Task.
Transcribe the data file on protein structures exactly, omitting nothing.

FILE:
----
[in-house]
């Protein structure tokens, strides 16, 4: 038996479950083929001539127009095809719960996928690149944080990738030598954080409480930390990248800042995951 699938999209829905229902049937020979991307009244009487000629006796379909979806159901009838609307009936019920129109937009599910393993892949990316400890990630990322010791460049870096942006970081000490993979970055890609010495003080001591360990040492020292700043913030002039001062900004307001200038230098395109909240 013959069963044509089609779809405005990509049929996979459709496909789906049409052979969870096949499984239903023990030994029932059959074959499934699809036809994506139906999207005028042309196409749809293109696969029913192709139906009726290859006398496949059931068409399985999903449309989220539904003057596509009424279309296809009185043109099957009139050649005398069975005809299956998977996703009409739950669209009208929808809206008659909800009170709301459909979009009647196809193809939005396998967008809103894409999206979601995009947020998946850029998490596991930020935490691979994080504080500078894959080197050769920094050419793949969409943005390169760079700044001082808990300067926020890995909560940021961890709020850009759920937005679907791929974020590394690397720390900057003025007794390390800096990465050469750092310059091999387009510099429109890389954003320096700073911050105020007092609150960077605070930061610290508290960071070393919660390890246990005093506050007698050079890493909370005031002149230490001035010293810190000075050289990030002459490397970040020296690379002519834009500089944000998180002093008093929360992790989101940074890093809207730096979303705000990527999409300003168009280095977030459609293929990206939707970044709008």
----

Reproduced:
[in-house]
């Protein structure tokens, strides 16, 4: 038996479950083929001539127009095809719960996928690149944080990738030598954080409480930390990248800042995951 699938999209829905229902049937020979991307009244009487000629006796379909979806159901009838609307009936019920129109937009599910393993892949990316400890990630990322010791460049870096942006970081000490993979970055890609010495003080001591360990040492020292700043913030002039001062900004307001200038230098395109909240 013959069963044509089609779809405005990509049929996979459709496909789906049409052979969870096949499984239903023990030994029932059959074959499934699809036809994506139906999207005028042309196409749809293109696969029913192709139906009726290859006398496949059931068409399985999903449309989220539904003057596509009424279309296809009185043109099957009139050649005398069975005809299956998977996703009409739950669209009208929808809206008659909800009170709301459909979009009647196809193809939005396998967008809103894409999206979601995009947020998946850029998490596991930020935490691979994080504080500078894959080197050769920094050419793949969409943005390169760079700044001082808990300067926020890995909560940021961890709020850009759920937005679907791929974020590394690397720390900057003025007794390390800096990465050469750092310059091999387009510099429109890389954003320096700073911050105020007092609150960077605070930061610290508290960071070393919660390890246990005093506050007698050079890493909370005031002149230490001035010293810190000075050289990030002459490397970040020296690379002519834009500089944000998180002093008093929360992790989101940074890093809207730096979303705000990527999409300003168009280095977030459609293929990206939707970044709008």